Rambling Rememberances

Yesterday i was catching up with an old Army buddy on Facebook. As i was looking through his old pictures two of them caught my attention. The first one here is a snapshot of our platoon when we did a rotation to Honduras. What an incredible experience that was. I remember it being incredibly HOT. August in Central America is like that. We flew into a really small air strip in C-130's and then got trucked - literally to the small Honduran army base. It was not all that big, but i remember it being lined with concertina wire, and the tents (pictured above) were already set up for us. Misquotes were incredible. I remember being issued this bug spray in a nondescript aerosol can. You had to take your uniform off and apply the bug repelant directly to the uniform, let it dry (which sometimes took a little while with the humidity), and then you could put it back on. But it worked great. I remember getting heat rash for the first time. We had to burn the barrels beneath the latrines. One of the Platoon Sergeants even demonstrated the water purification tablets, but then couldn't get any of us lower enlisted to follow up the demonstration. About the third or fourth day there my body stopped digesting meat and dairy products. I could only drink water, soda (five for a dollar), and eat only fruits and vegetables. Bread i could tolerate in small quantities. I lost 10 pounds off of my 155 pound frame in a little over 10 days. Even now, about once a year, usually in the early parts of summer, my body will not tolerate meat or dairy for about 3-5 days. The country was beautiful. The jungles were lush and green. The mountains incredibly steep - i know this because i had to lug my young butt up and down those slopes carrying five gallons of water - plus my regular load. At night i leaned my ruck against a tree and sat on it to sleep so i would not slide down the mountain. I remember sunlight streaming through the clouds after one of the daily downpours. I remember it mostly because i was a brand new Christian (less than two weeks) and one day while i was changing my drenched t-shirt one of my Honduran counterparts said, "Cristo" and pointed to what little chest hair i had. Apparently what i did have was in the shape of a cross. I traded one of my unit patches with the man for one of his, and then he mentioned "Cristo" once more. He then gave me a hand woven cross made of some kind of durable string. He tied it around my neck. It stayed there for many a year until it literally wore off. My next picture is one of my high points of my Infantry career. My first job was that of a 'Heavy Weapons, Anti-Tank, Infantryman. My job was to be the eyes and ears for my battalion as well as provide anti-tank support. You see, i had joined the historic 29th Infantry Division (light) and vehicles were in short supply so we had a dual scouting role as well (which led to a lot of interesting competitions with the Scout platoon. Anyway, although we trained with the TOW system we did not get the opportunity to fire an actual missile all that often. In the six years i was in the TOW platoon we fired only two missiles. In order to determine who would have the honor of getting to fire the one missile we would have (at the time) we held a two month competition to determine the "Top Tube" award. The winner would get the honor. When the competition started i did not consider that i would have a chance because, despite all of the training i had on the missile system, i was nowhere near the qualification scores of many of the other soldiers. But what i didn't know was that our APFT, Rifle Qualification, and a few other things that i can not recall all played a part. When they announced i had won you could have knocked me over with a feather. The picture below is one that my old Army buddy on Facebook actually took of me on the day i got to send that baby down range. I still remember the sound of the missile's systems starting up, the discharge motor igniting and the wash of heat as the missile launched out the tube. I remember my sight picture and how i gently brought the crosshairs down onto the old tank out on the dropzone, and i remember nailing that sucker right between the turret and the deck - a perfect shot. I remember feeling slightly disappointed that there was not a bigger flash of light or puff of smoke -something. I learned later that the reason for this was that it was a perfect hit and all of the energy went into and through the tank. The spectators in the stands, including my photographer here saw the hit, and on the backside of the target the remaining energy of the shot knocked down a small tree that fell over in "slow motion". I still have the electrical connector cap as a memento. From all of this i also received a 29th Division coin from the commanding General (which, i can't remember his name now ). The only other award that i cherish from my time in the National Guard as an Infantryman was when i earned the Air Assault badge. That was the toughest course i have ever taken. I still have my handbook from that school. On the back i kept track of the number of students in the class. We graduated just over half of out starting number. Of the seven students my battalion sent only three of us came home with our 'wings' (above right). Of the three Scouts sent, none of them came home with them. A source of pride for both myself and the TOW platoon. Not too long after i met my beloved and i was smitten. I had been a "hard charger" and referred to as "High Speed, Low Drag" soldier. But then i met her and a lot of my priorities changed. For a while i allowed myself to get mired in an MOS i really, really, didn't like - but it allowed me to be home a lot more often. More on this some other time. I remember not just these vivid memories of my (then) young military career, but the tuggins God was placing on my heart. How is transformed me through the military from a young man who could not care less about anyone, or any thing, other than himself (for example i would not keep a job more than three months) into the man who i am today. I found something that i loved and could excel at, but even then that was not the end point. God would introduce Himself to me in 1989 and my priorities changed even more. He did this through the Chaplain's assistant i would meet in my first NCO school, and many other men i would meet in and out of uniform who witnessed to me - and not just by sharing the gospel. I have many fond memories of this time of my life... but time is linear... and it ever moves forward. There are a few examples of God not wanting His people to dwell in the past, but He also encouraged them to set up monuments in tribute to what He had done. I give thanks to God for these memories, and the incredible journey He has brought me through. While the verse i want to use below is in the context of the writer being in a severely oppressed position, but...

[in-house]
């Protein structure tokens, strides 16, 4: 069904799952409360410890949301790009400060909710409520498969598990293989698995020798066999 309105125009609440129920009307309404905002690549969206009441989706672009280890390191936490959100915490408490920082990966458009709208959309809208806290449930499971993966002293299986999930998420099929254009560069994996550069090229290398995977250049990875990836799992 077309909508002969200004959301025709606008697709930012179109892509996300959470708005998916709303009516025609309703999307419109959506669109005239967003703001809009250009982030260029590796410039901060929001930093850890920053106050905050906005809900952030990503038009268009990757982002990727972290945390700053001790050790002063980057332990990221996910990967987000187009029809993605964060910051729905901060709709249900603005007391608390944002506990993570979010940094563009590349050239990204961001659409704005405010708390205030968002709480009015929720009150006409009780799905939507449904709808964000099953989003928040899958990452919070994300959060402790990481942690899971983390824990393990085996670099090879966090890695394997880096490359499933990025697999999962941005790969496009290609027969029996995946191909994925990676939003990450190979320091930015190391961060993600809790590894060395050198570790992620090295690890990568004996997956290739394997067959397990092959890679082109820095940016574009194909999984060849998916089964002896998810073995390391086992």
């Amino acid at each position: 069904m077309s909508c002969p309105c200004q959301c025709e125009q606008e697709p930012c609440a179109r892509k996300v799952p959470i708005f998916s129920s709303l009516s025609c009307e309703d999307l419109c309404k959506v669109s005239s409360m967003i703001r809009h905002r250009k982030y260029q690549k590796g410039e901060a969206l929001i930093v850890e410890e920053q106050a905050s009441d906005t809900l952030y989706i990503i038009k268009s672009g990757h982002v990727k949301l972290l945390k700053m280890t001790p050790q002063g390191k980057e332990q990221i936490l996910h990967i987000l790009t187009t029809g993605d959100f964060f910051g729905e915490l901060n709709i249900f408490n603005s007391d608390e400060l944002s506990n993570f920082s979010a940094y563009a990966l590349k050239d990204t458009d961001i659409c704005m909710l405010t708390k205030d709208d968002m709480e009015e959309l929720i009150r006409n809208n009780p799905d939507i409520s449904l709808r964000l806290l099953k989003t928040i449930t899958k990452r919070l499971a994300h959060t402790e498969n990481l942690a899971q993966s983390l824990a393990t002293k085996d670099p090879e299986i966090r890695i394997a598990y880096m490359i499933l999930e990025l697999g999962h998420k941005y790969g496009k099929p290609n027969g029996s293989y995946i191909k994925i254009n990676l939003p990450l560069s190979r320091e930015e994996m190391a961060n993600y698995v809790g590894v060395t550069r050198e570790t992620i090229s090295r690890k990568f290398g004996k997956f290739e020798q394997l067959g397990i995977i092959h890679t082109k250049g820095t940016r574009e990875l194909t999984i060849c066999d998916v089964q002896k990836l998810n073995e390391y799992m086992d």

I remember the days of old; I meditate on all that you have done; I ponder the work of your hands. I stretch out my hands to you; my soul thirsts for you like a parched land. ~ Selah (Psalm 143:5-6, ESV)
While i was never in the same league of trials as this writter, God did use the pressure and the 'heat' of those years. And for that i am grateful and will ever praise His name.


Ms. Coffee said...


Susan said...

I so hope my DS 1 is able to look back on his experience and feel similar someday.